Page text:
GENEVA: The World Meteorological Organization (WMO) celebrated on Wednesday the International Day for the Preservation of the Ozone Layer which commemorates the 1987 signing of the Montreal Protocol on Substances that Deplete the Ozone Layer.
Integral to the Vienna Convention for the Protection of the Ozone Layer, which became the first convention of any kind to achieve universal ratification in 2009 and which celebrates 30 years of existence this year, the Montreal Protocol has played a crucial role in reducing the production and consumption of ozone depleting substances around the world.
“Together, we have succeeded in putting the stratospheric ozone layer on the road to recovery by the middle of this century,” said UN Secretary General Ban Ki-moon in a message, adding that “up to 2 million cases of skin cancer may be prevented each year, along with even more avoided cases of eye cataracts.”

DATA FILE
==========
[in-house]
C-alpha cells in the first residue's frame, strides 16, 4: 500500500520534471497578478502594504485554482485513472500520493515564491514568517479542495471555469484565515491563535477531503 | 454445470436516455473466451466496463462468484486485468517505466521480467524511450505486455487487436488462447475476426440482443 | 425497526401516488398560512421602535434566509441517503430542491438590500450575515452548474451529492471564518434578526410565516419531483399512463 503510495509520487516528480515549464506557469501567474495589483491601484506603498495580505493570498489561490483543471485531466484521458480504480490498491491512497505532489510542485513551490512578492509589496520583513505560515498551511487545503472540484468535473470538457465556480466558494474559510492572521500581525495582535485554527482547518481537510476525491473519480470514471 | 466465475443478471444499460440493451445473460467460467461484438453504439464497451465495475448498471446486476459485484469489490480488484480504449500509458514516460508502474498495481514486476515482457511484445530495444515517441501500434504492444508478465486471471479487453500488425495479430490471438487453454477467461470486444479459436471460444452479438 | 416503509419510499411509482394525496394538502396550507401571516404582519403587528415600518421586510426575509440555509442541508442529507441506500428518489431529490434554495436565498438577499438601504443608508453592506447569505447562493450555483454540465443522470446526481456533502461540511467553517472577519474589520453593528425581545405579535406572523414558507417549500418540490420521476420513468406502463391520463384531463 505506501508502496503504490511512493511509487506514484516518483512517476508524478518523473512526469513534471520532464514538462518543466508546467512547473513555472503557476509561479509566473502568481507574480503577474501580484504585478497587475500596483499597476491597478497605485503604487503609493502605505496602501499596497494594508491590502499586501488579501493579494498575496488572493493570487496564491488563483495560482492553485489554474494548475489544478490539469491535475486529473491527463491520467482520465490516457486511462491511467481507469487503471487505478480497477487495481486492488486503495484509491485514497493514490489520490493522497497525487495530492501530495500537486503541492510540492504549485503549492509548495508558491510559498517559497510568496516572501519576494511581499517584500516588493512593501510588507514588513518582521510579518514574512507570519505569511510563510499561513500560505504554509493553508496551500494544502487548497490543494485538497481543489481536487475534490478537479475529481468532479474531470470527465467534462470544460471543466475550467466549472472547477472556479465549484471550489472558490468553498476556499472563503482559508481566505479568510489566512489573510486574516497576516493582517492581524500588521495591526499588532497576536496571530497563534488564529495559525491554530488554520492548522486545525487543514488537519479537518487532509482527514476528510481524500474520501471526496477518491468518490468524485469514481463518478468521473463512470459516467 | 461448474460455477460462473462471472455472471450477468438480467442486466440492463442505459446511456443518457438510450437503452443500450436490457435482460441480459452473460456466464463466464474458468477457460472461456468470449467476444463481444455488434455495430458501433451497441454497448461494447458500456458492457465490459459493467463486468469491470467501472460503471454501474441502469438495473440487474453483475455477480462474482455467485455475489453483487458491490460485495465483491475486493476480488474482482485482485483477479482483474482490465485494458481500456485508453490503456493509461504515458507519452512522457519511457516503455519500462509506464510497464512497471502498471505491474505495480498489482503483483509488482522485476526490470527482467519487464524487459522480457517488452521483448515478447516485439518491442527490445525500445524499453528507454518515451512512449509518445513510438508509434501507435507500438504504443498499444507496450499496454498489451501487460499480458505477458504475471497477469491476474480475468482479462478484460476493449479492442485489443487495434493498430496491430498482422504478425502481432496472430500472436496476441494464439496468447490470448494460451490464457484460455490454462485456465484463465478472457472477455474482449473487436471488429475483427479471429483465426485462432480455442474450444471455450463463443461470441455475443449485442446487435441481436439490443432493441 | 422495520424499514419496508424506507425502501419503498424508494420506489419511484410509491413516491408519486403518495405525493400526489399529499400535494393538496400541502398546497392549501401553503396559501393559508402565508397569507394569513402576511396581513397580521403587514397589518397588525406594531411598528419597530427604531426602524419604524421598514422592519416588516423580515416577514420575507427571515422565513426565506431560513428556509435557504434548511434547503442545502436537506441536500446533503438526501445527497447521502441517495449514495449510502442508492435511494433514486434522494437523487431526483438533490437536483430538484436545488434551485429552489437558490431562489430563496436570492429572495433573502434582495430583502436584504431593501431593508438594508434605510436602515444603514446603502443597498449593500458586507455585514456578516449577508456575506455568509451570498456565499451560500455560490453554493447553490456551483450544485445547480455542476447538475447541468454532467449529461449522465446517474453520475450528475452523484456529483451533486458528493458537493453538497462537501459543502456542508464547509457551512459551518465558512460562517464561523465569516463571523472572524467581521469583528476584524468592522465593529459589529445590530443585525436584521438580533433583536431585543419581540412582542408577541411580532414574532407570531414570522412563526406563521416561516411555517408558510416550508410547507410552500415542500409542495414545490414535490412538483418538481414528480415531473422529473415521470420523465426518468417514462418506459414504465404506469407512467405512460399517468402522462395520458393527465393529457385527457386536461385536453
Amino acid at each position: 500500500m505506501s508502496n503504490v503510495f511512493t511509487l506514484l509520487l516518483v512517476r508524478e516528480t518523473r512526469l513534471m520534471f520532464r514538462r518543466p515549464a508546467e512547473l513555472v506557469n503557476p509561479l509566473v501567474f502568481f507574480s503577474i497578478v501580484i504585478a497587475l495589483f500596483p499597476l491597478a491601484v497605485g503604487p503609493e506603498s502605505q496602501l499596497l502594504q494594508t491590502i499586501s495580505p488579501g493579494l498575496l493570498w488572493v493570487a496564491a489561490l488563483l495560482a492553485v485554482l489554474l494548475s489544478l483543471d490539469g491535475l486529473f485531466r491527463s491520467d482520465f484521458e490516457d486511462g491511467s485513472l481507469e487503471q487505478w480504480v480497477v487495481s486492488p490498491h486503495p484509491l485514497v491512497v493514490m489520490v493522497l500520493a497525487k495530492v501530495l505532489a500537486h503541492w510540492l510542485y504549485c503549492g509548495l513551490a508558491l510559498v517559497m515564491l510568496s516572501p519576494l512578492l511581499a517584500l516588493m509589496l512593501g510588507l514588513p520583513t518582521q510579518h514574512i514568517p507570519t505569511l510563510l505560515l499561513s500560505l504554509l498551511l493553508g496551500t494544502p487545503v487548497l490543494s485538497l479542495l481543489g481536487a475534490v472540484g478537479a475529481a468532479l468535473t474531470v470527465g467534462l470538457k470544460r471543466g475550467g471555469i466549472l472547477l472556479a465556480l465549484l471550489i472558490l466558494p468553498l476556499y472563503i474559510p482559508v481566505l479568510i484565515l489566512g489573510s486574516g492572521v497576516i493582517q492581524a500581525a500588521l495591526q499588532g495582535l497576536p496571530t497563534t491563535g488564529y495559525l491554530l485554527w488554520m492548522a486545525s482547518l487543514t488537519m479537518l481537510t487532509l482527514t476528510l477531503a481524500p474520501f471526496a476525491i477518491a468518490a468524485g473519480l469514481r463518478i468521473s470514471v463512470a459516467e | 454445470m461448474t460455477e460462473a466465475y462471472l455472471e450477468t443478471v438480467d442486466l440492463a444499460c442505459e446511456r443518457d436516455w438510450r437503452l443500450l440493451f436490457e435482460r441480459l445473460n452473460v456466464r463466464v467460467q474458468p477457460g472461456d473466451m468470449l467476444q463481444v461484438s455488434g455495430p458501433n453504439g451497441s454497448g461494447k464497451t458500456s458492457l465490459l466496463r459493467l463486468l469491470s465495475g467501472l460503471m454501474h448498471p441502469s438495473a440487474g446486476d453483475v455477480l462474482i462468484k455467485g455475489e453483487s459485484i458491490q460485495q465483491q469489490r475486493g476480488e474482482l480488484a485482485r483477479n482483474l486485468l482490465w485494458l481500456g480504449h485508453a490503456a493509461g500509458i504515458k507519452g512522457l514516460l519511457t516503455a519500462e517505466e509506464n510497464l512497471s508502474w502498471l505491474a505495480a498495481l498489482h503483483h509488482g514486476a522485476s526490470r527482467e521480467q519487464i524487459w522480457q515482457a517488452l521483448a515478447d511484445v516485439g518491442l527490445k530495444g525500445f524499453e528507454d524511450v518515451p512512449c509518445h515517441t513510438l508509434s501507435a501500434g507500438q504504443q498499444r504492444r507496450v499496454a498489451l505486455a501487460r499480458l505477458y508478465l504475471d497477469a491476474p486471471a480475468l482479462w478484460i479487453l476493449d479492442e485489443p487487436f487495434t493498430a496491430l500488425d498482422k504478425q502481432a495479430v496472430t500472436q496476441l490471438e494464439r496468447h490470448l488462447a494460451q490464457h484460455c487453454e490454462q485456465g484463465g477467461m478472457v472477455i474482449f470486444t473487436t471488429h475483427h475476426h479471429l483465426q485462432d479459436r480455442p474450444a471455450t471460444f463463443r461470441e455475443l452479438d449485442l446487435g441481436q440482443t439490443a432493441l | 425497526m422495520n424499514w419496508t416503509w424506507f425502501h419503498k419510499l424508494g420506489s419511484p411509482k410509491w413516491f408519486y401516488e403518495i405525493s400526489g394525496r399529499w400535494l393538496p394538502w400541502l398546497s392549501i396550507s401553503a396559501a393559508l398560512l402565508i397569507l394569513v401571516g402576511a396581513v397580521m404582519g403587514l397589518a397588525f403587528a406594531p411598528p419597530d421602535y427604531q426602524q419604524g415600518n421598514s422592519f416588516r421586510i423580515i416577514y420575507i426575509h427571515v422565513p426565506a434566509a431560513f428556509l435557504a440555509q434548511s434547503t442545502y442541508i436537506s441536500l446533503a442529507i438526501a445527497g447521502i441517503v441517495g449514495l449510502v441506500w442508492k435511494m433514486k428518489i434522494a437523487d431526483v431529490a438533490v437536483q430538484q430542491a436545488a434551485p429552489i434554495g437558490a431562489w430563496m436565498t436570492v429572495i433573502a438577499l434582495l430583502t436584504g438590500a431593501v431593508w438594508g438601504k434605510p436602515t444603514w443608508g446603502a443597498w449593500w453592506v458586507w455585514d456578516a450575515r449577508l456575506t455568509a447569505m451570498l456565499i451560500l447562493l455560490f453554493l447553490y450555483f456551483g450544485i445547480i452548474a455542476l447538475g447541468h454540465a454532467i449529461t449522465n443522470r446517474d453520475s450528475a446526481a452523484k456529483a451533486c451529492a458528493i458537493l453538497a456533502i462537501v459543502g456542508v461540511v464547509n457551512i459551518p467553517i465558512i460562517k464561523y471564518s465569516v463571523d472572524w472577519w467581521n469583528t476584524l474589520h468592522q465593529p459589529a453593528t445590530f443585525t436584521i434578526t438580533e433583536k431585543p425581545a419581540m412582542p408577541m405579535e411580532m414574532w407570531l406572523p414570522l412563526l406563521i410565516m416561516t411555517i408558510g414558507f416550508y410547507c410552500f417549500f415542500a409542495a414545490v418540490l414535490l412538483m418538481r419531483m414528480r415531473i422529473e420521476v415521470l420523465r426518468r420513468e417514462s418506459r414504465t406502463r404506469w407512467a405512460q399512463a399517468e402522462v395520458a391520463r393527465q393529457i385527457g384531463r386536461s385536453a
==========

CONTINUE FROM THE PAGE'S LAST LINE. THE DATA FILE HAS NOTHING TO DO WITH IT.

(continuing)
The UN head also highlighted that “as we look forward to the adoption of the 2030 Agenda for Sustainable Development, and the effort by governments later this year in Paris to forge a new, collective path forward on climate change, the Montreal Protocol’s success should inspire us. It shows what we are capable of when nations act together on a global challenge.”
According to WMO, which together with its Global Atmosphere Watch network monitors the ozone layer, ozone loss for 2015 is expected to be similar to that of 2013 and 2014, though more significant than in 2010 and 2012. PNA/Xinhua